Cisco is providing partner IT systems with a unified context and control platform they can integrate in the form of its network wide policy management platform, Identity Services Engine. ISE delivers a unified, real-time source of control for identity and endpoint devices, policy context and network access across a customer's network, expanding the intelligence the customer can use in concert with its IT infrastructure to discover, defend and remediate threats.
Cisco Security Ecosystem partners that integrate with ISE increase their efficiency of operations and accelerate the ability of their IT staff to resolve network issues. The ecosystem also extends to partner products the ability to reach into the Cisco network infrastructure to execute policy actions on users and devices — such as quarantine and blocking network access.
ISE is central to the Cisco Security Ecosystem because of its distinguishing ability to create partnership hooks in a variety of areas. It already is a focal platform for mobile device management partnerships, and Cisco is creating the Cisco Security Threat Defense Ecosystem — a new integration with leading SIEM (security information event management) and threat defense systems.
SIEM and threat defense partners include IBM, Lancope, LogRhythm, TIBCO LogLogic, Splunk and Symantec. Cisco plans additional ISE-centered security partner ecosystems in the future to further extend identity and device awareness throughout the IT infrastructure.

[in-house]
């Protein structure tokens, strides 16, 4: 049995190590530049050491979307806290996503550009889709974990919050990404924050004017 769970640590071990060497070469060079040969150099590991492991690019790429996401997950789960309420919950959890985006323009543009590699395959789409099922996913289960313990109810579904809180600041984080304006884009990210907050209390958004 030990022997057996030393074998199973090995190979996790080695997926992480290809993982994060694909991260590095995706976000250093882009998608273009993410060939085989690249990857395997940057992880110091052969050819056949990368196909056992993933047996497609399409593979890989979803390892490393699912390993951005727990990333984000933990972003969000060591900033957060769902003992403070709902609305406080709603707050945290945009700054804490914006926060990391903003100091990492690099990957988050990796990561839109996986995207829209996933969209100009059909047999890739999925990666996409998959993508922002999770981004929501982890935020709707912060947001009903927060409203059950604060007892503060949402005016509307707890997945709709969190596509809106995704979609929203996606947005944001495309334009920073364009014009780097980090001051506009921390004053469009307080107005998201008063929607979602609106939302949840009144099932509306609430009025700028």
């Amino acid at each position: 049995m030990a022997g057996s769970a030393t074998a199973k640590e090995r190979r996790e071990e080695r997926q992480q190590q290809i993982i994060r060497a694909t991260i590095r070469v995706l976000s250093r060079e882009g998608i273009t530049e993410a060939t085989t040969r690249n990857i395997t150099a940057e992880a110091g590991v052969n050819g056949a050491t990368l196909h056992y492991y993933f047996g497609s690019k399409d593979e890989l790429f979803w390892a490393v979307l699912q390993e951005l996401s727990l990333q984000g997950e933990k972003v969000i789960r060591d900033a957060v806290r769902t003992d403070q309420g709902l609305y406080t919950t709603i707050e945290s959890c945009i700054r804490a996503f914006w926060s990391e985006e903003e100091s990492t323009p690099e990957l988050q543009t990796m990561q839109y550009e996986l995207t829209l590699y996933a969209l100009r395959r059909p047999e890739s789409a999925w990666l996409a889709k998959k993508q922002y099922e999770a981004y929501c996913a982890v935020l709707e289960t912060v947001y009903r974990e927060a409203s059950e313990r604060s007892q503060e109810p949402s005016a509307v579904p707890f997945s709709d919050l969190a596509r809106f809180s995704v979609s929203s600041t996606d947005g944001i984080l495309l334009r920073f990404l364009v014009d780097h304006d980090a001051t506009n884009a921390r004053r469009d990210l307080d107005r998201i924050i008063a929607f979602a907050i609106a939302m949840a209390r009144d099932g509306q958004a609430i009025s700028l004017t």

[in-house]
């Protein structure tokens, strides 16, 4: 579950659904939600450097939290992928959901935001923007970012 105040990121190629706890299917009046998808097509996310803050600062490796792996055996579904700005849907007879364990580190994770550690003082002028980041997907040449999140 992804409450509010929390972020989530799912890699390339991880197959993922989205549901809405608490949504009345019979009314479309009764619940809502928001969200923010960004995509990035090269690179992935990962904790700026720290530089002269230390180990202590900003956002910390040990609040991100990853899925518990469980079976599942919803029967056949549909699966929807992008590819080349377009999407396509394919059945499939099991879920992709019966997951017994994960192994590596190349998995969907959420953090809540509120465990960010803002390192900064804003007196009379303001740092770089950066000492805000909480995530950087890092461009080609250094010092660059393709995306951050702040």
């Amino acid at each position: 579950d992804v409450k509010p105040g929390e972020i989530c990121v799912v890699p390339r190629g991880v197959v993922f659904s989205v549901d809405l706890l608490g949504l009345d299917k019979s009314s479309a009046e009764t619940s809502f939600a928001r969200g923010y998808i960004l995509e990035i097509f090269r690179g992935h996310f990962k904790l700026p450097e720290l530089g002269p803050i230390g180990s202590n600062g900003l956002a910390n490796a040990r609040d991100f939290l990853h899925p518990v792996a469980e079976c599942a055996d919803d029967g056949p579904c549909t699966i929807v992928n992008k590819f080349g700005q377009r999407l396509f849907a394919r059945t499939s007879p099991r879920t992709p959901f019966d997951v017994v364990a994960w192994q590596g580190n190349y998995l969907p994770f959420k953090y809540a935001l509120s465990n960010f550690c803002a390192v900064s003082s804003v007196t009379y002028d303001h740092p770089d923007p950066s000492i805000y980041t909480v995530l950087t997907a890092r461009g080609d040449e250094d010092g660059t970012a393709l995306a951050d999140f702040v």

Like many other network systems, SIEM and threat defense systems often have limited insight to real-time user identity or endpoint device type in their security analyses. This is critical because these are among key attributes for effectively handling things like employees bringing their own mobile devices to work.
Through ISE, the Cisco Security Threat Defense Ecosystem integrates with SIEM and threat defense systems to create policies and analytics based not just on network patterns but also on type of device and class of user.
The Threat Defense Ecosystem also makes security more actionable, integrating SIEM and threat defense with a central policy point instead of being another silo. This provides consistent cross-platform user/device visibility and control — all from a single screen.
Furthermore, the Threat Defense Ecosystem gives Cisco leadership in securing unified wired and wireless networks, which the company calls Unified Access, an intelligent network platform that can enable connected experiences and operational efficiencies. Unified Access is the business foundation to support the bring-your-own-device (BYOD) trend, and the Internet of Everything (IoE).
Also today, Cisco announced it is making Platform Exchange Grid (pxGrid) available for early adoption by ISE integration partners. Designed for cross-vendor adoption, ISE is the first platform to adopt pxGrid at Cisco, enabling it to share its context as well as consume context from ecosystem partners for use in network policy.
An innovative approach, the pxGrid platform-independent framework enables customizable, many-to-many sharing between any third-party platforms that adopt pxGrid. Cisco will pursue standardization of pxGrid via relevant industry standards organizations in 2014.
Dave Frampton, vice president and general manager, Cisco Secure Access and Mobility Product Group, comments: "Until now, SIEM/threat defense systems have lacked a complete picture of mobility and BYOD security risks, but with our new ecosystem they can use ISE network telemetry to correlate user, device and policy context with their traditional threat defense data sets. In addition to identifying new categories of possible threats on the network, they can now also target suspicious mobile devices and start creating device- or user- or group-specific analytics for additional scrutiny. By incorporating unique real time network and device context from ISE, they now have a single source of truth all from one screen. This consolidation helps them sort through suspicious events faster and take focused remediation action versus having to literally look at five different screens and manually connect the dots."
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